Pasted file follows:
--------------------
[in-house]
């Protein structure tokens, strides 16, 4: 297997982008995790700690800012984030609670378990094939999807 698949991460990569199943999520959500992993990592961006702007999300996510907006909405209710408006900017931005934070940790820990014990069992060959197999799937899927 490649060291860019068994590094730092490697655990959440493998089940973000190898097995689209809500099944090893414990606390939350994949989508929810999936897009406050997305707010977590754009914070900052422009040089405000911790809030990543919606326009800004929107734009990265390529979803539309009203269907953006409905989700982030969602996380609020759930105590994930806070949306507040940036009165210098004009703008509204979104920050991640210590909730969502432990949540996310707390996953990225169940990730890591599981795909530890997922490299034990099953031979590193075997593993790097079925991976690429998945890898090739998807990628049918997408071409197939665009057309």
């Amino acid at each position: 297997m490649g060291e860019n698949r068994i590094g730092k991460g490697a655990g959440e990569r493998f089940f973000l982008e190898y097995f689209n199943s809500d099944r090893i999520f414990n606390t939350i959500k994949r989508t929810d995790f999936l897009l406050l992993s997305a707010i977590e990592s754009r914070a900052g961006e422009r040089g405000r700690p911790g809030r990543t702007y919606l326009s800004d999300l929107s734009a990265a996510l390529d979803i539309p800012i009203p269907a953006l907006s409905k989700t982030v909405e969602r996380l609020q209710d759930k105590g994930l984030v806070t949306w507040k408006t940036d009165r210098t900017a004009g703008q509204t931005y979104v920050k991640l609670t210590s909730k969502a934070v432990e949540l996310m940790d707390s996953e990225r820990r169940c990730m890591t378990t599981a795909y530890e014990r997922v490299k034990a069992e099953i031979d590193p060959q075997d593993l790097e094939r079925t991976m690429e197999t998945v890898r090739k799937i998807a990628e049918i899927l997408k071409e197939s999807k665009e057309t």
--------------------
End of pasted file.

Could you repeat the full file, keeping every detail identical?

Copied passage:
[in-house]
């Protein structure tokens, strides 16, 4: 297997982008995790700690800012984030609670378990094939999807 698949991460990569199943999520959500992993990592961006702007999300996510907006909405209710408006900017931005934070940790820990014990069992060959197999799937899927 490649060291860019068994590094730092490697655990959440493998089940973000190898097995689209809500099944090893414990606390939350994949989508929810999936897009406050997305707010977590754009914070900052422009040089405000911790809030990543919606326009800004929107734009990265390529979803539309009203269907953006409905989700982030969602996380609020759930105590994930806070949306507040940036009165210098004009703008509204979104920050991640210590909730969502432990949540996310707390996953990225169940990730890591599981795909530890997922490299034990099953031979590193075997593993790097079925991976690429998945890898090739998807990628049918997408071409197939665009057309």
């Amino acid at each position: 297997m490649g060291e860019n698949r068994i590094g730092k991460g490697a655990g959440e990569r493998f089940f973000l982008e190898y097995f689209n199943s809500d099944r090893i999520f414990n606390t939350i959500k994949r989508t929810d995790f999936l897009l406050l992993s997305a707010i977590e990592s754009r914070a900052g961006e422009r040089g405000r700690p911790g809030r990543t702007y919606l326009s800004d999300l929107s734009a990265a996510l390529d979803i539309p800012i009203p269907a953006l907006s409905k989700t982030v909405e969602r996380l609020q209710d759930k105590g994930l984030v806070t949306w507040k408006t940036d009165r210098t900017a004009g703008q509204t931005y979104v920050k991640l609670t210590s909730k969502a934070v432990e949540l996310m940790d707390s996953e990225r820990r169940c990730m890591t378990t599981a795909y530890e014990r997922v490299k034990a069992e099953i031979d590193p060959q075997d593993l790097e094939r079925t991976m690429e197999t998945v890898r090739k799937i998807a990628e049918i899927l997408k071409e197939s999807k665009e057309t």